With all the downloadable and savable content swarming webspace, copyright claim issues are quite rampant–most of them are quite trivial, unlike the one where eggs stir a cockfight between a photographer and a magazine.


The fight over eggs started when photographer Kathy Shea Mormino was informed by a fan that one of her pictures was posted on Survival Magazine‘s blog and Facebook account–apparently without her permission. Not only was the chicken and eggs photograph used without her knowledge but the watermark was cropped as well. The photographer commented on Survival Magazine‘s Facebook post, claiming the ownership of the photograph and asking for the photo to be taken down.


However, what should have been a simple “cease and desist” story was totally blown out of proportion. A representative of Survival sent Ms. Mormino a message that was rather boorish, if you will, as it contained profane words that reflect poorly on the magazine’s part.

Both parties have their own sides on the issue. The photographer claims that Survival did not take down the post when she asked them to do so. She ended up contacting Facebook concerning the copyright claim and it was Facebook that took it down.

On the other hand, the magazine claims that Ms. Mormino never contacted them directly but instead contacted Facebook about the post in dispute, along with other posts that had nothing to do with her photograph, all of which were taken down. This is how Survival justifies, or tries to justify, their profane answer to her as well as their threat to sue her for damages for up to $10,000.

The photographer however denies Survival‘s claims by backing it up with snapshots of the comment she made on their Facebook account–and most importantly the snapshot of the troll-ish message that was sent to her. Backed by these snapshots, she claims that the magazine has deleted her Facebook comment and that Survival‘s claim that she reported multiple Facebook posts is simply bogus. The photographer expressed that she only sent one report and that’s just for the post wherein her photograph was used without permission–one report and only one receipt for the said action from Facebook.

Below is Survival‘s nasty answer, which was sent to Adweek:

For someone who raises chickens you’re a complete and total jerk, you have cost us hundreds of dollars in promotions of our posts, and we will be sueing you to recoup that and legal fees which are estimated to be between 5-10k. What an asshole with nothing better to do than go around the web filing false take down notices. We will also be contacting all of your sponsors.


In addition, Ms. Mormino shows Facebook’s confirmation notice for the removal of the chicken photo, which she says it’s the only content she filed a take-down request for.

After the jump, you can read Mormino’s full statement:

The screenshot images in the photo collage speak for themselves. One can plainly see that I contacted Survival Magazine directly by commenting underneath my photo on their Facebook page at 2:00 pm on 2/12/14.  I identified myself as the owner of the copyrighted photo and requested that they remove it from their page. Survival Magazine deleted my comment, ignoring my respectful, polite request. I filed a copyright infringement complaint with Facebook and Facebook removed the photo from Survival Magazine’s FB page at 5:40pm. For Survival Magazine to claim that they took the photo down themselves, implying that their moral compass pointed in the right direction at any point in the course of these interactions, is patently false.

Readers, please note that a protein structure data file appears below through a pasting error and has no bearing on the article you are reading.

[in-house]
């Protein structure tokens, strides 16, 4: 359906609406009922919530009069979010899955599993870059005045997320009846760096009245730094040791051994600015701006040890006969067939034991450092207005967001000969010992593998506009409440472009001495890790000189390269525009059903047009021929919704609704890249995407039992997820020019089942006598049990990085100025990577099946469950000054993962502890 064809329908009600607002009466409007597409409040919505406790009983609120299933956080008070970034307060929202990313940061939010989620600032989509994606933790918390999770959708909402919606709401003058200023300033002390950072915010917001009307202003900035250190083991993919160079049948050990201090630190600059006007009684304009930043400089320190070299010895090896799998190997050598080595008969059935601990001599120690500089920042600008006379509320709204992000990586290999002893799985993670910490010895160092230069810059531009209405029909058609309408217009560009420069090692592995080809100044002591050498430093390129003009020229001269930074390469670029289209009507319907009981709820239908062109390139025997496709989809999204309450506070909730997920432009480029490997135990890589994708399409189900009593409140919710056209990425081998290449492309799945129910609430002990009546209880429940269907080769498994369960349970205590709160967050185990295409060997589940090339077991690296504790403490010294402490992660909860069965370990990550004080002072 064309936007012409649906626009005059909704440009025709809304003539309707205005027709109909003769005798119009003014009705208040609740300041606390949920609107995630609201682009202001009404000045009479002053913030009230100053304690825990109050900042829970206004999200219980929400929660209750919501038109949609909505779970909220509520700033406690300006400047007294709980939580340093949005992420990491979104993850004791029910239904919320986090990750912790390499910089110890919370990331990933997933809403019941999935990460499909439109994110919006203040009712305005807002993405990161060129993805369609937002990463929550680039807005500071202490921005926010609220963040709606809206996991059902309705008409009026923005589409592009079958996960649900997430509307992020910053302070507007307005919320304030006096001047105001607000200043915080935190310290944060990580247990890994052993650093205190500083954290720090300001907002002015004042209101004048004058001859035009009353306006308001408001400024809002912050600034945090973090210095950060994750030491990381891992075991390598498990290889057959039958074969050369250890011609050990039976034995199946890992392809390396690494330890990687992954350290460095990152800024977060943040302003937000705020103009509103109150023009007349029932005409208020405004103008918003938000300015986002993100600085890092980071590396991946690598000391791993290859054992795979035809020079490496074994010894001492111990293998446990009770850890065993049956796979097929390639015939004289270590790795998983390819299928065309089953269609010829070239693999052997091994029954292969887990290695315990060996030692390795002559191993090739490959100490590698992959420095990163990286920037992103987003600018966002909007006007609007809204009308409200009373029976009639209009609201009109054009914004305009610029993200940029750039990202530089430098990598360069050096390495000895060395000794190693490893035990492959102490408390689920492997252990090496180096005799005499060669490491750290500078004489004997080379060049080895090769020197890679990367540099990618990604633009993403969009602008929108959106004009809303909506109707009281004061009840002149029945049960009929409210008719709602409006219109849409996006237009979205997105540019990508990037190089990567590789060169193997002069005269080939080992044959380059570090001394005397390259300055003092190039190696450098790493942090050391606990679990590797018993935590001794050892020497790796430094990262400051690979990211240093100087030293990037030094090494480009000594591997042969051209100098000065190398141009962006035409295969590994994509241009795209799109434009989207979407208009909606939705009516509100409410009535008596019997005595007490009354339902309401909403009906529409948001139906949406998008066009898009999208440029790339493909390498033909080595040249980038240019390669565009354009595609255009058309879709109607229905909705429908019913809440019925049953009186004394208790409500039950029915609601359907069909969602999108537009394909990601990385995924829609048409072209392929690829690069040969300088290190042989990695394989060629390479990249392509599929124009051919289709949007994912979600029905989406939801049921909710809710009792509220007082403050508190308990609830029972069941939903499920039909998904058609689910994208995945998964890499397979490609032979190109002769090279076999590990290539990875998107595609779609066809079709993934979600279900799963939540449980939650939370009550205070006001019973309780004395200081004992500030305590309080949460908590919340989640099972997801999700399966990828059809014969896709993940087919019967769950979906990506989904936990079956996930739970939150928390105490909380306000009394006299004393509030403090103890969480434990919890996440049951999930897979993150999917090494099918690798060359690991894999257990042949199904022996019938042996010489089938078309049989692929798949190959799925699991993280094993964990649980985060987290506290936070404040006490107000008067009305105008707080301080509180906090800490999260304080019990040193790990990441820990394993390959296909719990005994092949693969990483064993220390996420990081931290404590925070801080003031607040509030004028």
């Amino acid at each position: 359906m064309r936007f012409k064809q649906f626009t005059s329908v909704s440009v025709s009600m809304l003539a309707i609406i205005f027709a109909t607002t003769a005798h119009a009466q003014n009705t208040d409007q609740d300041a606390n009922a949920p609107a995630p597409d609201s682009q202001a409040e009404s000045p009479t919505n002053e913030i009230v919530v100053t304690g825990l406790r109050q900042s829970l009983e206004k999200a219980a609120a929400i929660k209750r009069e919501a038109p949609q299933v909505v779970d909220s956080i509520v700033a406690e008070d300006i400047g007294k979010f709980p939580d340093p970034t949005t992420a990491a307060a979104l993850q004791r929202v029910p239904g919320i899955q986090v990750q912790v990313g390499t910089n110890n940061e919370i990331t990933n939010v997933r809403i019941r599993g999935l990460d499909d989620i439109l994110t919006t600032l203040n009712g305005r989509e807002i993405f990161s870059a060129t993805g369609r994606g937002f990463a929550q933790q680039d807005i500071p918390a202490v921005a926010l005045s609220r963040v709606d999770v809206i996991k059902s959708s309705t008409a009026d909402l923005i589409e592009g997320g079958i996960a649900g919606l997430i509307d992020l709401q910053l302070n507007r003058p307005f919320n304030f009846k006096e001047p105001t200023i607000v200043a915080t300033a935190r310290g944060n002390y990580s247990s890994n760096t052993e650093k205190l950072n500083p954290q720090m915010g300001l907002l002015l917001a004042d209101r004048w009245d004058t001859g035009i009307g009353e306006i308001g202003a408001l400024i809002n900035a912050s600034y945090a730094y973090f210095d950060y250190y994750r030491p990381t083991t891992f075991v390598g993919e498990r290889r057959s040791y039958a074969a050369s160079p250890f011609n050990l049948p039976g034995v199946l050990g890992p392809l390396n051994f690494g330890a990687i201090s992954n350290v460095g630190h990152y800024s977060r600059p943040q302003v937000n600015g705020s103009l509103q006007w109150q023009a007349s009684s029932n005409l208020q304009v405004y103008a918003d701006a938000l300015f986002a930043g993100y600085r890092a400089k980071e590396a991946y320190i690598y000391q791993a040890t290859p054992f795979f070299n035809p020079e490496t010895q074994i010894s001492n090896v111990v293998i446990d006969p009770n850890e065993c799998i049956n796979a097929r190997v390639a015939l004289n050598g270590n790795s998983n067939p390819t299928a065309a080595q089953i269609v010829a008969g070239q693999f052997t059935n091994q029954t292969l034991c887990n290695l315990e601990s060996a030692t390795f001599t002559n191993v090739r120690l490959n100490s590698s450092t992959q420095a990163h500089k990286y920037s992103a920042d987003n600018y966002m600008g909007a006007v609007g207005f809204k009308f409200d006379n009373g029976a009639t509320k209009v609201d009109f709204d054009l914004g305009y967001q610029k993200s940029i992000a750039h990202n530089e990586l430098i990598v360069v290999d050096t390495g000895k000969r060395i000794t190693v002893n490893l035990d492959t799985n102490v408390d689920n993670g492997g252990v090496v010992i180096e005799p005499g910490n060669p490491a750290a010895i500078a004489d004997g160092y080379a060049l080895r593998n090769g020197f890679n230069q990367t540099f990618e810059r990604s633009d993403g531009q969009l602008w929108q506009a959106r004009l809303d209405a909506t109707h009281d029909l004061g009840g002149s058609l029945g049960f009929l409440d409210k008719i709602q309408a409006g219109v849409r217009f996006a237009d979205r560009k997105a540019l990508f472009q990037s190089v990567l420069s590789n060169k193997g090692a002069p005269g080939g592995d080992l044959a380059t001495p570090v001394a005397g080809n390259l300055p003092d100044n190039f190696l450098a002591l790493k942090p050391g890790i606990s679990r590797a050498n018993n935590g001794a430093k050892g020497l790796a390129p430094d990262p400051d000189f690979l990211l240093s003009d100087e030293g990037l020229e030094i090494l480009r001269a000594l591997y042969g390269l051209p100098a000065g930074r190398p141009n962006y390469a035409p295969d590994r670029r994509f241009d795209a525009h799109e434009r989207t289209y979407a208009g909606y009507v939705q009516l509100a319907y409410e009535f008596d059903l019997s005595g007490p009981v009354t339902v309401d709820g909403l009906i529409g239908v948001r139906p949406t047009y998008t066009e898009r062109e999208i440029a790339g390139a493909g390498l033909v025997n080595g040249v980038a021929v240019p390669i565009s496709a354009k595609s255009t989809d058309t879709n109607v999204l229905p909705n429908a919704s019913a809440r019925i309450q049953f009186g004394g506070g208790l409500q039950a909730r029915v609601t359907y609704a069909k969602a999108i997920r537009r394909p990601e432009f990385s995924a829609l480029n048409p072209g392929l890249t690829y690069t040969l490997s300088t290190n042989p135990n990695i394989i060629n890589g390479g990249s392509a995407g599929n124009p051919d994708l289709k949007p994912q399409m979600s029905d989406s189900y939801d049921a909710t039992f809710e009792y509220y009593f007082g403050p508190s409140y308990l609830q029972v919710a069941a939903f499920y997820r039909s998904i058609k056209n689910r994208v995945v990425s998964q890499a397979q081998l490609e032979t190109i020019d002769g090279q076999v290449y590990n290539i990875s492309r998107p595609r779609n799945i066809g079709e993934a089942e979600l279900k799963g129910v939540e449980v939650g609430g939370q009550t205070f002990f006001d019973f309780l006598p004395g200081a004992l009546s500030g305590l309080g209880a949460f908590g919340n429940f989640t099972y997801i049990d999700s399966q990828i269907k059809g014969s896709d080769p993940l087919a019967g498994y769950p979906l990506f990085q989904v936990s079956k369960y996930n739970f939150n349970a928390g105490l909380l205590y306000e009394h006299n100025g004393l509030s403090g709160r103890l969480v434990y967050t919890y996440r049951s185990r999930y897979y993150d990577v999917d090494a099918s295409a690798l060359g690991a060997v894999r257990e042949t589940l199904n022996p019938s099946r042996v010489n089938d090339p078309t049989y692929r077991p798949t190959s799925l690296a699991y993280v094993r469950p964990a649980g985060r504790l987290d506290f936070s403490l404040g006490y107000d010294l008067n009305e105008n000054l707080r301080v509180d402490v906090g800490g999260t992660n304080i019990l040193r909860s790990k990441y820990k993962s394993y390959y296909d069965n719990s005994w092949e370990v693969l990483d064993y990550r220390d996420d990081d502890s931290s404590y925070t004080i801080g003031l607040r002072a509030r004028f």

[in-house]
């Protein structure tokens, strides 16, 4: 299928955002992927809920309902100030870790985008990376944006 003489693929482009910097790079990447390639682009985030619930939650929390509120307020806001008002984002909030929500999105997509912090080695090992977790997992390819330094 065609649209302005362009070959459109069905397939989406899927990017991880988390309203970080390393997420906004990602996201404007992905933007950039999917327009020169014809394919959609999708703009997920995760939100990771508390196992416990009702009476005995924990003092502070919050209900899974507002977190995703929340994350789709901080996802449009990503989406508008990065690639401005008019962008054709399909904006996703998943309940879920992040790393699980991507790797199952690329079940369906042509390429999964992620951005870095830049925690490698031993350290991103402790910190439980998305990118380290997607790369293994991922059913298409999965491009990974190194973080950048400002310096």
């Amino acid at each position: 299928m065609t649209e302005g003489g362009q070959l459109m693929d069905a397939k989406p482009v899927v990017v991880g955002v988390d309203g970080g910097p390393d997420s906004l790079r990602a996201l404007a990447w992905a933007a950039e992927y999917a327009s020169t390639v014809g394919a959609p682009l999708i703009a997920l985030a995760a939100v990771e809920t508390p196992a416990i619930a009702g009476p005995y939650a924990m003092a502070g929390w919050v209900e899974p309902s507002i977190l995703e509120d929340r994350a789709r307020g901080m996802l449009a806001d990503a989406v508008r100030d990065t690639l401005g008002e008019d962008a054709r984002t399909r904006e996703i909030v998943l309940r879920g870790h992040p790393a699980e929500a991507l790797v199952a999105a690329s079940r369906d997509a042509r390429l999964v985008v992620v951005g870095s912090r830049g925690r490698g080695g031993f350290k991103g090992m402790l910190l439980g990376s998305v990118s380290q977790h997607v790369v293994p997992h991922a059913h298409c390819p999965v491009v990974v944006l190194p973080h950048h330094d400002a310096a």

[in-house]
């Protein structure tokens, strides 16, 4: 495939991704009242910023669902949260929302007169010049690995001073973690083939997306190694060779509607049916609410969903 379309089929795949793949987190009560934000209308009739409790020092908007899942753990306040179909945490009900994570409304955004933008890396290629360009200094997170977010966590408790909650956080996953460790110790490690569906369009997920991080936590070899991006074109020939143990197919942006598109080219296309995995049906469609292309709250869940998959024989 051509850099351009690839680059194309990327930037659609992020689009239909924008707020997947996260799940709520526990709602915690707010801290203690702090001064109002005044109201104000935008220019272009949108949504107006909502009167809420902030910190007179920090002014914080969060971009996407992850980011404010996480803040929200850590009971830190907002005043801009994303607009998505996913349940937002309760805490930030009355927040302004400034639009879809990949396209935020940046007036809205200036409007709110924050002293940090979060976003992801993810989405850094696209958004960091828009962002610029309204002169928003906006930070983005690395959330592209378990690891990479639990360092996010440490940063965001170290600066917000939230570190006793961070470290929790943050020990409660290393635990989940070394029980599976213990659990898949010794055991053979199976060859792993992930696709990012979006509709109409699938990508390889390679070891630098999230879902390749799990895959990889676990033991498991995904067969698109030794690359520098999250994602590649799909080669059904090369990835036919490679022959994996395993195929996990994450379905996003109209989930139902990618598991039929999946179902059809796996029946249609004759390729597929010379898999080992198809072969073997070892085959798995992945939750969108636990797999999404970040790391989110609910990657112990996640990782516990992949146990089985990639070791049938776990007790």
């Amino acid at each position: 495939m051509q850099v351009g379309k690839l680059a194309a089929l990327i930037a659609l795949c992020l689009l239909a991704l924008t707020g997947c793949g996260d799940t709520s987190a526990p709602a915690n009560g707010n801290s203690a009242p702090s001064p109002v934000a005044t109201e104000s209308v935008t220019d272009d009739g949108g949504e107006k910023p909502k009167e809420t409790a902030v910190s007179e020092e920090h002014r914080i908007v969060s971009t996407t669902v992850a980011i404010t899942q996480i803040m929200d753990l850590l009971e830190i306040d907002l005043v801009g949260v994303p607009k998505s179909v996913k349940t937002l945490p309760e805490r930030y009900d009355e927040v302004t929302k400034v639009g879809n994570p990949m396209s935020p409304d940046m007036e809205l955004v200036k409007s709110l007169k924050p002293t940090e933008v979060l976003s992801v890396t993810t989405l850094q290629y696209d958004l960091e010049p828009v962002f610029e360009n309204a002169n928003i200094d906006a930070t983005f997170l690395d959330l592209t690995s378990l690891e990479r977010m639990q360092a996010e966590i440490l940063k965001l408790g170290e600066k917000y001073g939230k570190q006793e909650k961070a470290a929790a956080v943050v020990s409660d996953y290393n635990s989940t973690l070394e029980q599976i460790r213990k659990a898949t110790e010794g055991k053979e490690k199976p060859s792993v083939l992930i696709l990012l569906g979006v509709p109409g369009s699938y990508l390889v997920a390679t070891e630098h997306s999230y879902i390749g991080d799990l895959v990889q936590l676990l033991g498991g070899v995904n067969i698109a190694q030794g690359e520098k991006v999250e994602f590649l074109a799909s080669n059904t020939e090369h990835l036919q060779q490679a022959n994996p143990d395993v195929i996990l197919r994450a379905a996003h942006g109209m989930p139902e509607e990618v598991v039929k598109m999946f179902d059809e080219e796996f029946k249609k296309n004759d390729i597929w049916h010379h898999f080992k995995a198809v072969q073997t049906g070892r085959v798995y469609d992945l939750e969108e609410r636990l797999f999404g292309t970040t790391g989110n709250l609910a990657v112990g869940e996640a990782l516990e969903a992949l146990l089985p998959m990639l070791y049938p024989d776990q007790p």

At 5:50pm on 2/12/14, an unidentified agent from Survival Magazine emailed me the profane response to Facebook’s take-down notice seen in the photo collage above. No person at Survival Magazine has ever identified themselves as the author of that email or as the author of the reply to the Adweek article, which calls into question more than just their professionalism. For some anonymous entity at Survival Magazine to claim that I filed a “false take down notice” is sheer insanity. There is no dispute that the photo is of my chickens and my chicken coops in my backyard or that I took it and watermarked it. Further, there is no dispute that Survival Magazine used my photo on Facebook and their website without my permission.

Finally, in response to the claim that I filed “take down notices on about 10 of our posts that custom content created {sic} by us and had nothing to do with her” I categorically deny that baseless claim.

I challenge Survival Magazine to produce an iota of evidence in support of the accusation that I filed more than one Facebook copyright complaint. Facebook provides notices to the complainant and offender when removing content from a page; those notices contain the complainant’s name and contact information as well as a section that requires the complainant demonstrate ownership of the challenged content. I filed one and only one complaint against Survival Magazine’s Facebook page. Any accusation to the contrary is 100% fabricated. Whether my photo ever contained a watermark and whether Survival Magazine ever removed a watermark from my photo is completely irrelevant to the issue of unauthorized use of my intellectual property.

Last, this is a very clear instance of theft of intellectual property by Survival Magazine. I would have excused the unauthorized use of my photo. Their bad behavior ex post facto, however, is completely inexcusable.